Karin Kjernsmo

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ScienceShot: How to Confuse a Predatory Fish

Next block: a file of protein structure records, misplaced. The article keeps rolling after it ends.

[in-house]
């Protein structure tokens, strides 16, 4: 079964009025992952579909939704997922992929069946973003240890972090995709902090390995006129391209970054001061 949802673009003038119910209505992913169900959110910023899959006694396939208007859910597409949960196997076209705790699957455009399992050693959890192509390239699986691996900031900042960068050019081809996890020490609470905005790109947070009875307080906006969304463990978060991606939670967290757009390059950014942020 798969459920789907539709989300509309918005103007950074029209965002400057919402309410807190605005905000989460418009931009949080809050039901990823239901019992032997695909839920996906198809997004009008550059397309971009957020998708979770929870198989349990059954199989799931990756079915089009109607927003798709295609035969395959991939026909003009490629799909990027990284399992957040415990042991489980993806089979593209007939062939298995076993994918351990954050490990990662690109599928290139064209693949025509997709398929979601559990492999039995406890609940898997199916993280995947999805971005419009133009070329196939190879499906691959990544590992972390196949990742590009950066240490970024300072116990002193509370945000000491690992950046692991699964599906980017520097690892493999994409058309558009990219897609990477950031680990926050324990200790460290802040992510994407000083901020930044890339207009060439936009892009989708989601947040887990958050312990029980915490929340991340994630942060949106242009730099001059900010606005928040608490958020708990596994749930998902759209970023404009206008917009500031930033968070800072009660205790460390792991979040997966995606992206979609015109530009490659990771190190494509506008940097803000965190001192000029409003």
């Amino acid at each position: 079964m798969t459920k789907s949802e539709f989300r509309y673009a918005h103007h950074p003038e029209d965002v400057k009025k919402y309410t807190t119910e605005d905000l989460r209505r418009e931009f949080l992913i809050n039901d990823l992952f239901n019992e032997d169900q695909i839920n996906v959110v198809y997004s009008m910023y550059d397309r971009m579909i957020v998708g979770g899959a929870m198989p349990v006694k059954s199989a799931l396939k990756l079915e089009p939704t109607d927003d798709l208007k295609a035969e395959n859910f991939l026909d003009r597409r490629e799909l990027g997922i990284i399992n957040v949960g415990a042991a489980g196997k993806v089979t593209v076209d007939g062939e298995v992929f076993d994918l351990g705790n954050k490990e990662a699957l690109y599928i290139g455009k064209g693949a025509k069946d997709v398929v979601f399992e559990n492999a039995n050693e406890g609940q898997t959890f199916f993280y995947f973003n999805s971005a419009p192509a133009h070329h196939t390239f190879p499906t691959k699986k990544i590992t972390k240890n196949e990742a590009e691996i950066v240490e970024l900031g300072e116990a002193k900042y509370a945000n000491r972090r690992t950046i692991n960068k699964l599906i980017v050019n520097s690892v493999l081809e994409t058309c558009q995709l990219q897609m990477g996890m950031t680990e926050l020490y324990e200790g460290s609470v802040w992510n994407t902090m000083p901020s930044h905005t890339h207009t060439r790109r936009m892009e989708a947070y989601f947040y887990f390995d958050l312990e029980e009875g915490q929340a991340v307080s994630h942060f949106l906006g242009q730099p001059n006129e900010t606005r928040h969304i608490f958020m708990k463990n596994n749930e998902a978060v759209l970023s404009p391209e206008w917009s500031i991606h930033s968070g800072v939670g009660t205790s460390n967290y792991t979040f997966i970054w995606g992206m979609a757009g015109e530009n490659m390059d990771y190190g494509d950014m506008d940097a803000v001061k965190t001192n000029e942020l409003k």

The deceivingly eyelike spots on the back ends of swimmers like the butterflyfish (pictured) might not scare off predators, but they do mess up their aim, a new study has concluded. Scientists had previously hypothesized that fish evolved eyespots either to scare off or to misdirect their enemies, but data have been hard to come by. In the study, researchers trained predatory three-spined sticklebacks (Gasterosteus aculeatus, inset) to attack strips of paper by hiding food rewards underneath. Each strip had either no eyespot, an eyespot smaller than the stickleback's own eye, or a larger eyespot. The stickleback attacked each type of prey at the same speed when being released into the aquarium, showing that the larger eyespot didn't act as a deterrent and that neither size dot made the prey any easier to find. When eyespots were present, the stickleback were most likely to aim their attack directly toward the spot, wherever it was located, the scientists report online today in the journal the Proceedings of the Royal Society B. The finding is the first report that eyespot location affects predation tactics, and it supports the hypothesis that the spots evolved because they help prey. Whether such misdirected attacks help eye-spotted prey in the wild survive a fight or lower their chances of being attacked in the first place still remains to be seen, and the results don't rule out other benefits of the eyespot, such as catching the attention of potential mates.